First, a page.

PLANS to conduct a massive offshore search for potential undersea oil and gas reserves off the Eastern Cape have caused widespread alarm.
Fears have been raised about the possible impact the proposed two-dimensional Petroleum Geo-Services seismic survey would have on sensitive marine resources in the search area of more than 450000km² if approved by the government.
The five-month survey, which could begin in the next few months if a permit date is secured quickly enough, comes hot on the heels of controversial government approval to lift their moratorium on hydraulic fracturing – fracking – in the ecologically sensitive Karoo.
Border Deep Sea Angling Association (BDAA) environmental officer John Rance said they were concerned about the seismic survey's possible impact on breeding fish populations.
He said Western Cape fishermen were of the opinion similar seismic surveys on the west coast and around Cape Town had negatively impacted fish populations, leading to reduced catches.
According to the application for a reconnaissance permit to undertake a speculative 2D seismic survey Background Information Document (BID), issues needing investigation included noise effects on marine fauna; and effects on the fishing industry including fish behaviour, catches and displacement of fishing activities.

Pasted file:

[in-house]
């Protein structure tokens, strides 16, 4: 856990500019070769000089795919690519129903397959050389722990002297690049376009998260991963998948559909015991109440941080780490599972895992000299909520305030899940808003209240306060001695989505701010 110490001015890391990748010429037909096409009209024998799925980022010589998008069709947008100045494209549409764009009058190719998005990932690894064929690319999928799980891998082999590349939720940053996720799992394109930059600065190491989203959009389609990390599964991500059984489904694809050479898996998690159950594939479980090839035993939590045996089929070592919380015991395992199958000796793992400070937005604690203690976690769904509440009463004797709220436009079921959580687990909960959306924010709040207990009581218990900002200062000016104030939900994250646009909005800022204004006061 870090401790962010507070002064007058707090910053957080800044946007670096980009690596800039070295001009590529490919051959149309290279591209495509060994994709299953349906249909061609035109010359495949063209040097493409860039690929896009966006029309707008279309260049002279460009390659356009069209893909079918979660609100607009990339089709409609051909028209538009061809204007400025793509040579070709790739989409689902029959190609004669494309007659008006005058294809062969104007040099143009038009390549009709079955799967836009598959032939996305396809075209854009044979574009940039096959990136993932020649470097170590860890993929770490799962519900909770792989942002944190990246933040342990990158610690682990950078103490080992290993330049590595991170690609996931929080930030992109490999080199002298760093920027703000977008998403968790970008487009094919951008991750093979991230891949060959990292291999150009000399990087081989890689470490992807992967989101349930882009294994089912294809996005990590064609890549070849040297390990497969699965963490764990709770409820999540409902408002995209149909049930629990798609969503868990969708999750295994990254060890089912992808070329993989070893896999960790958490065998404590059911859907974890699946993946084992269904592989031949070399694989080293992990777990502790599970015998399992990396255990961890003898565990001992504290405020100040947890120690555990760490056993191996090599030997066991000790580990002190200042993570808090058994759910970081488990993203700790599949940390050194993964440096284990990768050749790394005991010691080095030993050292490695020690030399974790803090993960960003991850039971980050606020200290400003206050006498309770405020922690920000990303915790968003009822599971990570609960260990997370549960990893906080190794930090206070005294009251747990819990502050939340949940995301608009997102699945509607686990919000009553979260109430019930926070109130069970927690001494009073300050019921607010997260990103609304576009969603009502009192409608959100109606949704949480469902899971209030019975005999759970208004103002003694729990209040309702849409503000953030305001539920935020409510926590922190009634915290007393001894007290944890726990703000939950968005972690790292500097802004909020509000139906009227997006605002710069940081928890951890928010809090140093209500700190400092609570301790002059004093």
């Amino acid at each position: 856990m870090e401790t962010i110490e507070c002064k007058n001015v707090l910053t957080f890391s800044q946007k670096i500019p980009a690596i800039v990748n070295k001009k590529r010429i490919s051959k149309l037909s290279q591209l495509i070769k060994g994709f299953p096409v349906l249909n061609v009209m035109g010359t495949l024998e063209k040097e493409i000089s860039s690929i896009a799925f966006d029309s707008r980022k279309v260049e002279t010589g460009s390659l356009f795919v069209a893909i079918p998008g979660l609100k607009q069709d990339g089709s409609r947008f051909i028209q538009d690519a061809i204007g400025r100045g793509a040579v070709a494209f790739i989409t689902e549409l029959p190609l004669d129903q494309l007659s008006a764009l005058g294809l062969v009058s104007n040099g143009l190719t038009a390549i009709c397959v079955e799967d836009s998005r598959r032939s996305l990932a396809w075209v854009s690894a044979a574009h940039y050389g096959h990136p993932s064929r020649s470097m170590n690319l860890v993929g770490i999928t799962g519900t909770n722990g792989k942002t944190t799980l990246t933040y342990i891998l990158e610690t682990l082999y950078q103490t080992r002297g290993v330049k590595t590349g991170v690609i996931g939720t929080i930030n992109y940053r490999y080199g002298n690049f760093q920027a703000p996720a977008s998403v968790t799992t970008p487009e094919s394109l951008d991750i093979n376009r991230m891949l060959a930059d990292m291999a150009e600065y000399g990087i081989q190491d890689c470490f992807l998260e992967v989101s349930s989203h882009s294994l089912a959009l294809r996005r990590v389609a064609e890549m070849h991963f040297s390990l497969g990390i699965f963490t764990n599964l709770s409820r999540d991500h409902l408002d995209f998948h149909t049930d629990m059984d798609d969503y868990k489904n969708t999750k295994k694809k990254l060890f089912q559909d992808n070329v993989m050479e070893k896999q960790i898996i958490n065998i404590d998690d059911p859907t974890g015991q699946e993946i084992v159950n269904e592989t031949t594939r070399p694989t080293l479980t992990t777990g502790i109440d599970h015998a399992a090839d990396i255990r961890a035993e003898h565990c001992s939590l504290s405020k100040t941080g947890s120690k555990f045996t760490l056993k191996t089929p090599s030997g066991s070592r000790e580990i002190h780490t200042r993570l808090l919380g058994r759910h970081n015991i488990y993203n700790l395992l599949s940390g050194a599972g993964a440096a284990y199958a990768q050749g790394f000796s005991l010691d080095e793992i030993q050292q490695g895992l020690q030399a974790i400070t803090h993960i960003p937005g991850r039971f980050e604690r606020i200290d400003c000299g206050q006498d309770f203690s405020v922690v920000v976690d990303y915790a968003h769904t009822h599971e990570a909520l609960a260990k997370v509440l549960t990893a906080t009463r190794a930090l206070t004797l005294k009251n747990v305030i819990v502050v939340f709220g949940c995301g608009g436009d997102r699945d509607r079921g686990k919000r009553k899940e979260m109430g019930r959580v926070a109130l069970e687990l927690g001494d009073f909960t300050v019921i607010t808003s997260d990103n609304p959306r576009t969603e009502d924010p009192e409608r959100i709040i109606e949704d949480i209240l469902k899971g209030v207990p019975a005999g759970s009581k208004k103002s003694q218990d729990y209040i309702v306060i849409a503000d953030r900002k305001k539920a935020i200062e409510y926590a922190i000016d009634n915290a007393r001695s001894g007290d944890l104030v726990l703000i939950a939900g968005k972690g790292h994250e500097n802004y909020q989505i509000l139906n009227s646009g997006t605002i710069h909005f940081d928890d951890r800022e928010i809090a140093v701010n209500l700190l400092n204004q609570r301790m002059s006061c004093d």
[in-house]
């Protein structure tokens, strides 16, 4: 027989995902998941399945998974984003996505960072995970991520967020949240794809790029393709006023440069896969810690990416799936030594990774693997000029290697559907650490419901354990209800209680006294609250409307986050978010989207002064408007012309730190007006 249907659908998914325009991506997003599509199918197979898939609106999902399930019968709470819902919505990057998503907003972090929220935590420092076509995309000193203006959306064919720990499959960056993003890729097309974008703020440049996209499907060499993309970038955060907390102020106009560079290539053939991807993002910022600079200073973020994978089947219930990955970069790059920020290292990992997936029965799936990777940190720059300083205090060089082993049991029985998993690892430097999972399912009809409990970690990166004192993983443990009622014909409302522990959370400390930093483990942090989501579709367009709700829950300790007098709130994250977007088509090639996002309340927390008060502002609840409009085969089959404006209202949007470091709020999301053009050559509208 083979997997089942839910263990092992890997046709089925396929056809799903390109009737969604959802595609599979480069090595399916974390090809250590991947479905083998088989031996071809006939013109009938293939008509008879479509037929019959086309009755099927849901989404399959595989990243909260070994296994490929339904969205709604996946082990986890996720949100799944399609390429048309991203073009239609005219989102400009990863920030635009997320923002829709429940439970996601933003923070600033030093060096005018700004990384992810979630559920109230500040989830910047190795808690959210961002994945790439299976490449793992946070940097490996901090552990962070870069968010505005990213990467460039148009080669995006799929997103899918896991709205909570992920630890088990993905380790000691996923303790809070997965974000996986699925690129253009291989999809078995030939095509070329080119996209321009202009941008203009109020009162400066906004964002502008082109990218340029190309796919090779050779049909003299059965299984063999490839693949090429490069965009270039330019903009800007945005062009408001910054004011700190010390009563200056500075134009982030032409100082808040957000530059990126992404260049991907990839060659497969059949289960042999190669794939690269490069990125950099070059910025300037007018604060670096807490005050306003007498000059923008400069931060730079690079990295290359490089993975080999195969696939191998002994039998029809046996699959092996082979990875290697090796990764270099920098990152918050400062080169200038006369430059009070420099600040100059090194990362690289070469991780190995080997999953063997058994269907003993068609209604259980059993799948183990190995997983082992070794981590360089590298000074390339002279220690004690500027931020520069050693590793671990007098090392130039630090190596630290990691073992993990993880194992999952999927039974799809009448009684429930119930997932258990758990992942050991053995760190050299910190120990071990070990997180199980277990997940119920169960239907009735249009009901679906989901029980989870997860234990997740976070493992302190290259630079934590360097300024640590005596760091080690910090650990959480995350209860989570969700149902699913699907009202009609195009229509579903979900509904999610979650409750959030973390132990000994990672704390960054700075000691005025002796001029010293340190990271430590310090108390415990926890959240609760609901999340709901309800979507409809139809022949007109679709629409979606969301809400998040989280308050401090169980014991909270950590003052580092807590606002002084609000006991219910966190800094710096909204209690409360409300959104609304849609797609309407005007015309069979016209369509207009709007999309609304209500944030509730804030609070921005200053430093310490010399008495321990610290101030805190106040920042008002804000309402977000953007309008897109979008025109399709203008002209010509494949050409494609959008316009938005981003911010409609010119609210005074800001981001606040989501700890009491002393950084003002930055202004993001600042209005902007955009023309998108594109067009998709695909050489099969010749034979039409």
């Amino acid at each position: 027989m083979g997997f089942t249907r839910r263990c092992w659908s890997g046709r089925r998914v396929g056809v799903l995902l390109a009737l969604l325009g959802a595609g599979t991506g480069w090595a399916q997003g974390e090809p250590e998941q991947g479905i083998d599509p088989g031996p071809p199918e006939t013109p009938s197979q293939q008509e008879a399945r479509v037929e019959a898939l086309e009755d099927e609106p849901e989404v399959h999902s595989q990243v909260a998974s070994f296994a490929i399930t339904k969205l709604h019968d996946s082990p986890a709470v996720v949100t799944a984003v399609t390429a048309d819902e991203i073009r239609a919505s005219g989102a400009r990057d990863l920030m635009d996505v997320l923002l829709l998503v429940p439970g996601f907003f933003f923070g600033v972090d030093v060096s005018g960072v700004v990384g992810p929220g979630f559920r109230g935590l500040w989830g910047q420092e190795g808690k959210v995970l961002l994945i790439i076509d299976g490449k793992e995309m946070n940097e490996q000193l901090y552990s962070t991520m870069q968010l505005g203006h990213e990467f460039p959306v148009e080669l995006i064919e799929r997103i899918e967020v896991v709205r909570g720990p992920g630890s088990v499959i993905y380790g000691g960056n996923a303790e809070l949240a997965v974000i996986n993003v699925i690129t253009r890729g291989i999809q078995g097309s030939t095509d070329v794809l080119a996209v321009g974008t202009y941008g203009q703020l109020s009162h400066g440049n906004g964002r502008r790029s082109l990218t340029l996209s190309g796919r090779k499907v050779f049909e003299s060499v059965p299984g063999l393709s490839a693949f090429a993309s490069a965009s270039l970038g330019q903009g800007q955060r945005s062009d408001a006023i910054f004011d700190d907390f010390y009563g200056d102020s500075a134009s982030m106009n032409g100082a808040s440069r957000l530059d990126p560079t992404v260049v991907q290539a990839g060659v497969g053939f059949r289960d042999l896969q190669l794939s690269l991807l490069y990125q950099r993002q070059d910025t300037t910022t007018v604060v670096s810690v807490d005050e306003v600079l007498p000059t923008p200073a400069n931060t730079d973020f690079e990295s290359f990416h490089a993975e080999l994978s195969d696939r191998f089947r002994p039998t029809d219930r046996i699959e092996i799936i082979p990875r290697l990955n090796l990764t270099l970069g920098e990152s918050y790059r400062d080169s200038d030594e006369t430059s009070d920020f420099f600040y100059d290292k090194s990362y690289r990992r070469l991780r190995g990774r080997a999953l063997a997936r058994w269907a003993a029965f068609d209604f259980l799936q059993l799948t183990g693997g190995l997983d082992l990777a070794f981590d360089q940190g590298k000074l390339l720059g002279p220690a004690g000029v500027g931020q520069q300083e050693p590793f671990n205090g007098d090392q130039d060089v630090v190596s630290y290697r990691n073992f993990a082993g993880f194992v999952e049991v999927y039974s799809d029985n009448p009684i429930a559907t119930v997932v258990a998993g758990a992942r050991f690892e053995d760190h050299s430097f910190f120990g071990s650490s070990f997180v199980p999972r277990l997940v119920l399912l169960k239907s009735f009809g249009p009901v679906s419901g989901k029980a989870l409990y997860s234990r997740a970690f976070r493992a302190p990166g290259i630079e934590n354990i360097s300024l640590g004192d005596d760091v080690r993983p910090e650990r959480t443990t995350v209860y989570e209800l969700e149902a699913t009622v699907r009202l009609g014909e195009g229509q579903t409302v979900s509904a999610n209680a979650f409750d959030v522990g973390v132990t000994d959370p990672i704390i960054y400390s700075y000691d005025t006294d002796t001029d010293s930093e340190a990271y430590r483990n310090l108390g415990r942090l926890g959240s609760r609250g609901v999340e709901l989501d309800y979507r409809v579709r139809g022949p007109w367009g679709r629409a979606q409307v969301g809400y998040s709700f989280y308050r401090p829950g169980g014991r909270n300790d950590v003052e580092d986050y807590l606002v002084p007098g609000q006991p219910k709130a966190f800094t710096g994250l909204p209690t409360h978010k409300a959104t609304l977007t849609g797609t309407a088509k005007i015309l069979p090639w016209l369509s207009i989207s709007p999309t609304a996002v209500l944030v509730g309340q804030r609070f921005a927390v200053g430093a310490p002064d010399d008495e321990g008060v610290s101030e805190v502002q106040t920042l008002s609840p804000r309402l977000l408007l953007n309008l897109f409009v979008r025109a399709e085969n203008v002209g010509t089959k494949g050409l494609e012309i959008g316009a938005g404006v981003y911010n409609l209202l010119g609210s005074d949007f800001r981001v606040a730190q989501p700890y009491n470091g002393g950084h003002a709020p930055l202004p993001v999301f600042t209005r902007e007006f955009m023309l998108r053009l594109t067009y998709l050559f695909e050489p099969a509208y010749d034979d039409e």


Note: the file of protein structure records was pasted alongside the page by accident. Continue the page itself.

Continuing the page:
Attempts to obtain information on the process proved fruitless but Wikipedia describes seismic testing as an exploration technique for oil and gas sediments using large ships that fire high-intensity air guns deep into the ocean, reaching volumes of up to 260 decibels when used in an array.
It warns the sound energy from these air guns – which in the BID number between 12 and 70 and are fired at 10- to 20-second intervals – is potentially damaging to many species of marine life, including whales, dolphins and seals.
Scientists believe anything over 180 decibels can cause injuries to marine mammals.
Rhodes University marine expert Prof Peter Britz said available literature on the effects of speculative two-dimensional seismic surveys ranged from nothing to increased and-or reduced fish catches to damage to fish hearing membranes.
He urged the BDAA to register as an interested party and insist consultants do a thorough evaluation on the effects of the seismic guns on fish.
Cape Town deep sea angler Gary Thompson said many fishermen believed a similar survey off the West Coast from Cape Point earlier this year had had a huge impact on fishing resources.